PJI is a serious complication of joint replacement surgery and poses a significant challenge as it requires prolonged hospitalization and surgery. The diagnosis of PJI is not always straightforward, which may result in delayed management.

Cy. fabianii has been associated with fungemia, endocarditis, pneumonia, prostatitis, peritonitis, meningitis, and catheter-related infections with variable outcomes [ 6 - 8 ]. Arastehfar et al. have presented a comprehensive review of 39 Cy. fabianii infection cases, along with clinical information, risk factors, and microbiological findings [ 8 ]. To the best of the researchers’ knowledge, this is the first case report of a late-onset PJI caused by Cy. fabianii. Fungus and mycobacterium have minor contributions to PJI cases, and the diagnosis may be difficult as isolation and identification may take a longer time [ 9 - 10 ].

The development of PJI due to Candida species may be associated with biofilm formation on prostheses, as well as virulence factors, such as adherence and hydrolytic enzyme secretions [ 11 ]. Direct inoculation during surgery or procedures, extension from infected surrounding tissues, and a hematogenous route from distant sources of infection are the possible routes of PJI [ 12 ]. However, in this case report, the source of infection was undetermined because no growth was obtained from blood culture or intraoperative tissue specimens.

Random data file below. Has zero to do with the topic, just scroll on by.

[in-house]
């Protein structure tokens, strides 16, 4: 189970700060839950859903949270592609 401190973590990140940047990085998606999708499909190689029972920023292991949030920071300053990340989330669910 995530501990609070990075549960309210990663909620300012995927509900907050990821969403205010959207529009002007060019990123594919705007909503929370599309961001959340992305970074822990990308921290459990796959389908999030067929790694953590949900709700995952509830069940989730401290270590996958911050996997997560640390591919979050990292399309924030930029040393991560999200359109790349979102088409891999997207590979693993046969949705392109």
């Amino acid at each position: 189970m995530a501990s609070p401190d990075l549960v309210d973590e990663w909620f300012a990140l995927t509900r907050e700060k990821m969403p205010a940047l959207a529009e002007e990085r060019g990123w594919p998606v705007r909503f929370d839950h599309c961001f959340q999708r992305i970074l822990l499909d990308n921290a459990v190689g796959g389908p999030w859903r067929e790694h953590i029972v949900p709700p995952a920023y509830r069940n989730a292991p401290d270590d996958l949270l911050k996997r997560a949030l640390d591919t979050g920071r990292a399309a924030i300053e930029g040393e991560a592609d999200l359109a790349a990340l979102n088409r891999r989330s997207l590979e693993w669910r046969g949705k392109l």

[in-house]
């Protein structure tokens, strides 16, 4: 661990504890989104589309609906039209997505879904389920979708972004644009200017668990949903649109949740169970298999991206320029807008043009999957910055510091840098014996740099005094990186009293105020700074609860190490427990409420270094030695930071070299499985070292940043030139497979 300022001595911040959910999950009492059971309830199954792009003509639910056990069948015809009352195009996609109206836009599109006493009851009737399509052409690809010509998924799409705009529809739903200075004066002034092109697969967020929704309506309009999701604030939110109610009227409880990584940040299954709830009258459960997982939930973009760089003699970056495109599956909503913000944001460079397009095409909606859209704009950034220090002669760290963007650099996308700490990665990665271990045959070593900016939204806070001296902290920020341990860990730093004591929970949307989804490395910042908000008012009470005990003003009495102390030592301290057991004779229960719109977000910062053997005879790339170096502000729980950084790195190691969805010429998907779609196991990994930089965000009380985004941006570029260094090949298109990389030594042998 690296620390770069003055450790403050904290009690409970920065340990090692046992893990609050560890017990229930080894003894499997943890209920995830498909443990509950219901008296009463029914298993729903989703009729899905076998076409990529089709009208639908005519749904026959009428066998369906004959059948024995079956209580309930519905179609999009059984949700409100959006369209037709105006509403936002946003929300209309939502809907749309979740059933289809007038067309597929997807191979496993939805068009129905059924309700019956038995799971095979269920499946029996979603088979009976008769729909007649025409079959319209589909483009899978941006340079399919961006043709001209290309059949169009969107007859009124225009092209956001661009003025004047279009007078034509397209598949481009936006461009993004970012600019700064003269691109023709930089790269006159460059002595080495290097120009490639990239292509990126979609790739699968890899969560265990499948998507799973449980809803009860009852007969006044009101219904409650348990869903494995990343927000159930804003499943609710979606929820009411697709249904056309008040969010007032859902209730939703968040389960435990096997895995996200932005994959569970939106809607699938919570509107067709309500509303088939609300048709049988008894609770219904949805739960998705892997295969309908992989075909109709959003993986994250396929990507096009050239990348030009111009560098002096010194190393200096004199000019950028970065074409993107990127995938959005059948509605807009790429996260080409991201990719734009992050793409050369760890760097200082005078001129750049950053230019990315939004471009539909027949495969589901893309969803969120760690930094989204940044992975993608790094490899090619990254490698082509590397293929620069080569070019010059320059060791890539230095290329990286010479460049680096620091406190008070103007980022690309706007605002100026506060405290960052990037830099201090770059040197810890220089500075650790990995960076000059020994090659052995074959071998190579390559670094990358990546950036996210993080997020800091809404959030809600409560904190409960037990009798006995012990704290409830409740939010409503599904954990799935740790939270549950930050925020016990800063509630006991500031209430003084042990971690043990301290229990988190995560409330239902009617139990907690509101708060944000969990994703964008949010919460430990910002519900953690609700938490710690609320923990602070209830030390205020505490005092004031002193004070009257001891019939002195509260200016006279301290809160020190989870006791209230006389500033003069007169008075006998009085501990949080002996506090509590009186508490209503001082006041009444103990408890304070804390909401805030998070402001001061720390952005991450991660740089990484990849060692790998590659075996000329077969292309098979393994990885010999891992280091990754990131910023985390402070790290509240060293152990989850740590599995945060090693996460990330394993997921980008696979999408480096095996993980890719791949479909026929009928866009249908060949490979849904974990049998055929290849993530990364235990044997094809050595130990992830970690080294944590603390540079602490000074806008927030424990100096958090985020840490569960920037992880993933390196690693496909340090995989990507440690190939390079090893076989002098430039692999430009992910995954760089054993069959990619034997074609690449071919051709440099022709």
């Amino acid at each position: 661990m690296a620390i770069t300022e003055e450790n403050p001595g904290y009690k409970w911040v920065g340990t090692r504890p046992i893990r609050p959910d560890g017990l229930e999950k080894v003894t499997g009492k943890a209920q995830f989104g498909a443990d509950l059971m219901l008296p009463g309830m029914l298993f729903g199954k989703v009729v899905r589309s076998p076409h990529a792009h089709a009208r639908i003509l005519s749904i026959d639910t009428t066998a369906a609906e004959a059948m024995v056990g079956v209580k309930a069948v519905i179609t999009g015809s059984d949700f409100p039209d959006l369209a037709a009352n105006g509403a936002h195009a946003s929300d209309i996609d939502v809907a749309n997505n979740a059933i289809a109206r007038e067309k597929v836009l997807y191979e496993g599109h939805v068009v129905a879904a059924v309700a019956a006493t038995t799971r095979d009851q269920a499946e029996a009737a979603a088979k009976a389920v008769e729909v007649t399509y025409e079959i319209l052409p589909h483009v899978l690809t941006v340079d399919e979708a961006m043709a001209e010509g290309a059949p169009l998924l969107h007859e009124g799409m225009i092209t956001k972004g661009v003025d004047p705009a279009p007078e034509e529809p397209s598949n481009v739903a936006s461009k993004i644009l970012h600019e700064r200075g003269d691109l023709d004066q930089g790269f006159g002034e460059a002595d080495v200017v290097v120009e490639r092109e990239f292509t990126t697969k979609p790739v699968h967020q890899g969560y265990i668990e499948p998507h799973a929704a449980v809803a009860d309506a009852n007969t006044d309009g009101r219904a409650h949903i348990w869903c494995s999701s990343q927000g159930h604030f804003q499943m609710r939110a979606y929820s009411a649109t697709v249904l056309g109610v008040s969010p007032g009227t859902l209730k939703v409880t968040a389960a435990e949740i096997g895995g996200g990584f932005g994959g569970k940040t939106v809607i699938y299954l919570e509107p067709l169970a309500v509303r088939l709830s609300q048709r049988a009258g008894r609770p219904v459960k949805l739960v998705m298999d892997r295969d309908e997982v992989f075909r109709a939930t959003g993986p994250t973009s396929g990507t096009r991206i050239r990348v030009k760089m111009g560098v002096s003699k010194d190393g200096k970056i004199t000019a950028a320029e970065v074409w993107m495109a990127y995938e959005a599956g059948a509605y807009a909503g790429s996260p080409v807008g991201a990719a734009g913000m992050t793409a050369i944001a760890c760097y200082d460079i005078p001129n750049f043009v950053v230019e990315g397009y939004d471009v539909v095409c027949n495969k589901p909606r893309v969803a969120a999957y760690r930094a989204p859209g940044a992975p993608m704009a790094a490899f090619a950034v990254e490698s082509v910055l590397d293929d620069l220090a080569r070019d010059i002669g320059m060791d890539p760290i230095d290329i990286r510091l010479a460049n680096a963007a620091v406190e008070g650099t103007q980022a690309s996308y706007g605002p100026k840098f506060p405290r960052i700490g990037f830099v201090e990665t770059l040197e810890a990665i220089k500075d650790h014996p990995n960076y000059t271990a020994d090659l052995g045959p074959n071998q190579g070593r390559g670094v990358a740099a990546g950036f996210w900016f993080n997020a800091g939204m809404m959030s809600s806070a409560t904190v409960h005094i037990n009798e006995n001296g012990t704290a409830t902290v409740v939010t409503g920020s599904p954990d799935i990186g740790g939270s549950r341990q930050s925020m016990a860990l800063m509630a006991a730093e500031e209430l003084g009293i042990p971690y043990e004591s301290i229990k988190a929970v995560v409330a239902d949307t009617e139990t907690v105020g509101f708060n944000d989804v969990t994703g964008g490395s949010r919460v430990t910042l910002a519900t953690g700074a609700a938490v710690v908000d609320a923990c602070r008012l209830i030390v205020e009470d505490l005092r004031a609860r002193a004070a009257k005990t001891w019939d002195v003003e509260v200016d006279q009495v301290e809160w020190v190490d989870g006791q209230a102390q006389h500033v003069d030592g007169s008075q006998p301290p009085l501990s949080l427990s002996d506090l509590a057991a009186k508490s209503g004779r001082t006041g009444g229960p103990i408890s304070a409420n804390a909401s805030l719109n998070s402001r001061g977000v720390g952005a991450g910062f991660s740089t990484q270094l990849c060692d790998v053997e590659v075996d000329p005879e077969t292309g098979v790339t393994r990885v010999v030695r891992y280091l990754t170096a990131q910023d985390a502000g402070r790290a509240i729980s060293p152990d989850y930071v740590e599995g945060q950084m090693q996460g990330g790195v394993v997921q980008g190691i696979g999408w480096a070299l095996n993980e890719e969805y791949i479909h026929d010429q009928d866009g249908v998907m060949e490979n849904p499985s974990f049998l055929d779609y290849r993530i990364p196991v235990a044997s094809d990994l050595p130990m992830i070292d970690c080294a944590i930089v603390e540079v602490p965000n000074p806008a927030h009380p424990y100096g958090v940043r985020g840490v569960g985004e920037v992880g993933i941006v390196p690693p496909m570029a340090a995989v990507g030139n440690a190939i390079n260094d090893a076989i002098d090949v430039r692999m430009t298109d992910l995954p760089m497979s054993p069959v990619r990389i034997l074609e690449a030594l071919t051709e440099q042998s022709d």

Cy. fabianii is an environmental yeast present in soil. It is an ascomycetous yeast of the Saccharomycetaceae family, which was formerly known as Hansenula fabianiiPichia fabianii, and Lindnera fabianii. Later, however, the new genus Cyberlindnera was proposed as an alternative name [ 13 - 14 ]. There was no information about Cy. fabianii in the database of commercial biochemical systems, and thus it has been misidentified as C. pelliculosa, C. utilis, Cy. jadinii, or Wickerhamomyces anomalus by the Analytical Profile Index and the VITEK system [ 8 ],[ 15 ]. Molecular testing and MALDI-TOF have been promising tools and reliable methods for the identification of rare yeast [ 1 ],[ 16 ].

For phylogenetic analyses, all available LSU sequences closely related to this species were retrieved from the NCBI GenBank database. The LSU sequence of Cy. fabianii was used as an outgroup taxon. The isolate in this case was identical to Cy. fabianii type strain 5640, which was genetically closely related to the isolates from three clustered cases of the pseudo-outbreak of Cy. fabianii in a tertiary hospital in Beijing, China [ 17 ].